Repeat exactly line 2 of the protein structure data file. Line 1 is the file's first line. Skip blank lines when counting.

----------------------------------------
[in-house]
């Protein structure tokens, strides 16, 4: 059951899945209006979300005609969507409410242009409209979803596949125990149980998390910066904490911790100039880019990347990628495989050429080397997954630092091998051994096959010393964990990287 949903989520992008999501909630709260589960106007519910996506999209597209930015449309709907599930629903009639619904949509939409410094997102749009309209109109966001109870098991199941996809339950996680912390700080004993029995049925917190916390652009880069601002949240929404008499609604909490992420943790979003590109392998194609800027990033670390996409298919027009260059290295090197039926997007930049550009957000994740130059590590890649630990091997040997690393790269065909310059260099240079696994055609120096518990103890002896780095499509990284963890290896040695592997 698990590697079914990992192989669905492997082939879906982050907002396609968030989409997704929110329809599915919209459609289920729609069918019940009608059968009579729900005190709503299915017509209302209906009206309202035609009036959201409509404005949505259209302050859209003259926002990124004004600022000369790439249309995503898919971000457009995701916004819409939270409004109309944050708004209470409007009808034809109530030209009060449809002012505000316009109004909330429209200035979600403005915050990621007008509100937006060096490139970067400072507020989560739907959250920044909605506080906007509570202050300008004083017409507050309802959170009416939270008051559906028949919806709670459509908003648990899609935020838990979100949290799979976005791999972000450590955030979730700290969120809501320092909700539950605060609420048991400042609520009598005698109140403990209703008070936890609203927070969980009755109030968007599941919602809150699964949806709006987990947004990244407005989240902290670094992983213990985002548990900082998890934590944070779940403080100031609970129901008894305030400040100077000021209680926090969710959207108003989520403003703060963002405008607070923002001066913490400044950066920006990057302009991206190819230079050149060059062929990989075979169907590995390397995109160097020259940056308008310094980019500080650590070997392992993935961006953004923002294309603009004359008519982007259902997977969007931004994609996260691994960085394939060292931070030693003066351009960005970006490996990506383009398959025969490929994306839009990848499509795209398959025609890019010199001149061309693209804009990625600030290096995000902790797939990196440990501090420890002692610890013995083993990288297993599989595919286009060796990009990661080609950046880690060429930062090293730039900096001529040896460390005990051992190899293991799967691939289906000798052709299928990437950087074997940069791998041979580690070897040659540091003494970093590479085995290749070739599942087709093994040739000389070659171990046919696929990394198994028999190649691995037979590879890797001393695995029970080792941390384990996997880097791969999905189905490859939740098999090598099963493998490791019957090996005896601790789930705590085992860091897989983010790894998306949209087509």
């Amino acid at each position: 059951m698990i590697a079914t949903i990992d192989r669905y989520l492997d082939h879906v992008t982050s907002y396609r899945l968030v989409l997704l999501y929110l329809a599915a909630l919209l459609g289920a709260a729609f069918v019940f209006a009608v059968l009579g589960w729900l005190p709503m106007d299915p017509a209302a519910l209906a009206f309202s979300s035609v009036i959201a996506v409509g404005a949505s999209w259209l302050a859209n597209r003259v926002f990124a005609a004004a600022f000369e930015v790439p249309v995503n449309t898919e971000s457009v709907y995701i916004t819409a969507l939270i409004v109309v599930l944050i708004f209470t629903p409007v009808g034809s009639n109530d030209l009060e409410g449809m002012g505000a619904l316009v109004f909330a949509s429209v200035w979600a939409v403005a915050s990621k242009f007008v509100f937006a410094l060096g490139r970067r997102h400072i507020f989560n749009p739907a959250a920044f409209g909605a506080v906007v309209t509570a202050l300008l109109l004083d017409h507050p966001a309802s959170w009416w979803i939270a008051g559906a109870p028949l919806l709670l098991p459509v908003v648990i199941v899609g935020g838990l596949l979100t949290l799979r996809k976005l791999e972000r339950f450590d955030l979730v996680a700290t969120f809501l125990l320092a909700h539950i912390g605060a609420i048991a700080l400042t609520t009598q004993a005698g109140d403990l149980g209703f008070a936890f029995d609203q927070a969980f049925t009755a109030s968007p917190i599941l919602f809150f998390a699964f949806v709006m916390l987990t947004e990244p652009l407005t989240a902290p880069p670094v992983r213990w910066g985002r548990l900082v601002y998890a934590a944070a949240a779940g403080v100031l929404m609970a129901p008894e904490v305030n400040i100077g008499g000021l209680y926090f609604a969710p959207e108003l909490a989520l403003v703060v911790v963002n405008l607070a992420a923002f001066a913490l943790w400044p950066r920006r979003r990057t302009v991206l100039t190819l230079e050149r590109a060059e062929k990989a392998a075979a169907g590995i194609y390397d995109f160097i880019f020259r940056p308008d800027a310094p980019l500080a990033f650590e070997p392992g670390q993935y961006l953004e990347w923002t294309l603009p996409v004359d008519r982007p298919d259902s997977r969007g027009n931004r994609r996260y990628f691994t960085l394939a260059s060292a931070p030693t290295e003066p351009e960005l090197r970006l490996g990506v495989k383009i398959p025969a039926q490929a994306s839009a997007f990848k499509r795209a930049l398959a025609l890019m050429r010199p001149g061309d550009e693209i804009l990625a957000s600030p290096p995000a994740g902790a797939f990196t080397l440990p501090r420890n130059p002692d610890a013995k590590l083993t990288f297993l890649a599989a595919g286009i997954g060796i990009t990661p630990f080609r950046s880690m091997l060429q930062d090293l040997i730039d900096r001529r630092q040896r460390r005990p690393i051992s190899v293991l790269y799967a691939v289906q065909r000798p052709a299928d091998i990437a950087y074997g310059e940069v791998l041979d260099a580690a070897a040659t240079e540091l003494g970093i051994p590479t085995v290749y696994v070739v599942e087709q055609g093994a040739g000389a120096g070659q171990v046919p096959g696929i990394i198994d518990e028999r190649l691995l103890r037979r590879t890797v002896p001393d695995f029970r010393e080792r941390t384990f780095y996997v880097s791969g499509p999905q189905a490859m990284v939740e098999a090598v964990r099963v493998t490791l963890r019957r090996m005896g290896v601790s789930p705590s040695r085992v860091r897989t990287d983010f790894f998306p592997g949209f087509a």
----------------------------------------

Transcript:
């Protein structure tokens, strides 16, 4: 059951899945209006979300005609969507409410242009409209979803596949125990149980998390910066904490911790100039880019990347990628495989050429080397997954630092091998051994096959010393964990990287 949903989520992008999501909630709260589960106007519910996506999209597209930015449309709907599930629903009639619904949509939409410094997102749009309209109109966001109870098991199941996809339950996680912390700080004993029995049925917190916390652009880069601002949240929404008499609604909490992420943790979003590109392998194609800027990033670390996409298919027009260059290295090197039926997007930049550009957000994740130059590590890649630990091997040997690393790269065909310059260099240079696994055609120096518990103890002896780095499509990284963890290896040695592997 698990590697079914990992192989669905492997082939879906982050907002396609968030989409997704929110329809599915919209459609289920729609069918019940009608059968009579729900005190709503299915017509209302209906009206309202035609009036959201409509404005949505259209302050859209003259926002990124004004600022000369790439249309995503898919971000457009995701916004819409939270409004109309944050708004209470409007009808034809109530030209009060449809002012505000316009109004909330429209200035979600403005915050990621007008509100937006060096490139970067400072507020989560739907959250920044909605506080906007509570202050300008004083017409507050309802959170009416939270008051559906028949919806709670459509908003648990899609935020838990979100949290799979976005791999972000450590955030979730700290969120809501320092909700539950605060609420048991400042609520009598005698109140403990209703008070936890609203927070969980009755109030968007599941919602809150699964949806709006987990947004990244407005989240902290670094992983213990985002548990900082998890934590944070779940403080100031609970129901008894305030400040100077000021209680926090969710959207108003989520403003703060963002405008607070923002001066913490400044950066920006990057302009991206190819230079050149060059062929990989075979169907590995390397995109160097020259940056308008310094980019500080650590070997392992993935961006953004923002294309603009004359008519982007259902997977969007931004994609996260691994960085394939060292931070030693003066351009960005970006490996990506383009398959025969490929994306839009990848499509795209398959025609890019010199001149061309693209804009990625600030290096995000902790797939990196440990501090420890002692610890013995083993990288297993599989595919286009060796990009990661080609950046880690060429930062090293730039900096001529040896460390005990051992190899293991799967691939289906000798052709299928990437950087074997940069791998041979580690070897040659540091003494970093590479085995290749070739599942087709093994040739000389070659171990046919696929990394198994028999190649691995037979590879890797001393695995029970080792941390384990996997880097791969999905189905490859939740098999090598099963493998490791019957090996005896601790789930705590085992860091897989983010790894998306949209087509």